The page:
• Jews could not reside in the French colonies (art. 1)
  • Slaves must be baptized in the Roman Catholic Church (art. 2)
  • Public exercise of any religion other than Roman Catholicism was prohibited; masters who allowed or tolerated it by their slaves could also be punished (art. 3)
  • Only Catholic marriages would be recognized (art. 8)

Rules about sexual relations and marriage

  • Children between a female slave and a free man:
    • If the father was else unmarried, he should marry the slave concubine, thus freeing her and her children from slavery [14]
    • Otherwise the punishment would be a fine for both the father and the slave's master. The fine was 2000 pounds of sugar (art. 9)
    • If the father was a slave's master, in addition to the fine, the slave and any resulting children would be removed from his ownership, but not freed (art. 9)
  • Weddings between slaves strictly required the masters' permission (art. 10) but also required slaves' own consent (art. 11)
  • Children born between married slaves were also slaves, belonging to the female slave's master (art. 12)
  • Children between a male slave and a free woman were free; children between a female slave and a free man were slaves (art. 13)


  • Slaves must not carry weapons except under permission of their masters for hunting purposes (art. 15)
  • Slaves belonging to different masters must not gather at any time under any circumstance (art. 16)
  • Slaves should not sell sugar cane, even with permission of their masters (art. 18)
  • Slaves should not sell any other commodity without permission of their masters (art. 19–21)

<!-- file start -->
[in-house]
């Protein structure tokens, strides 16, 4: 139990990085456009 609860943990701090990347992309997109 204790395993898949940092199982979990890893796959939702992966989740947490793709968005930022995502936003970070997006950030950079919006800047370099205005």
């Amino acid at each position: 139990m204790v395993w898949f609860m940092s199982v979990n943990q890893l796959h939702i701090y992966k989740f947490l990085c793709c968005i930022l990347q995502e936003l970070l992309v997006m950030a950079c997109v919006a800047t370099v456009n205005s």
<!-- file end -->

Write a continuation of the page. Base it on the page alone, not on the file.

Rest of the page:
• Masters must give food (quantities specified) and clothes to their slaves, even to those who were sick or old (art. 22–27)
  • (unclear) Slaves could testify but only for information (art. 30–32)
  • A slave who struck his or her master, his wife, mistress or children would be executed (art. 33)
  • A slave husband and wife and their prepubescent children under the same master were not to be sold separately (art. 47)


  • Fugitive slaves absent for a month should have their ears cut off and be branded. For another month their hamstring would be cut and they would be branded again. A third time they would be executed (art. 38)
  • Free blacks who harboured fugitive slaves would be beaten by the slave owner and fined 300 pounds of sugar per day of refuge given; other free people who harboured fugitive slaves would be fined 10 livres tournois per day (art. 39)
  • If a master had falsely accused a slave of a crime and as a result, the slave had been put to death, the master would be fined (art. 40)
  • Masters may chain and beat slaves but may not torture nor mutilate them (art. 42)
  • Masters who killed their slaves would be punished (art. 43)
  • Slaves were community property and could not be mortgaged, and must be equally split between the master's inheritors, but could be used as payment in case of debt or bankruptcy, and otherwise sold (art. 44–46, 48–54)


  • Slave masters 20 years of age (25 years without parental permission) may free their slaves (art. 55)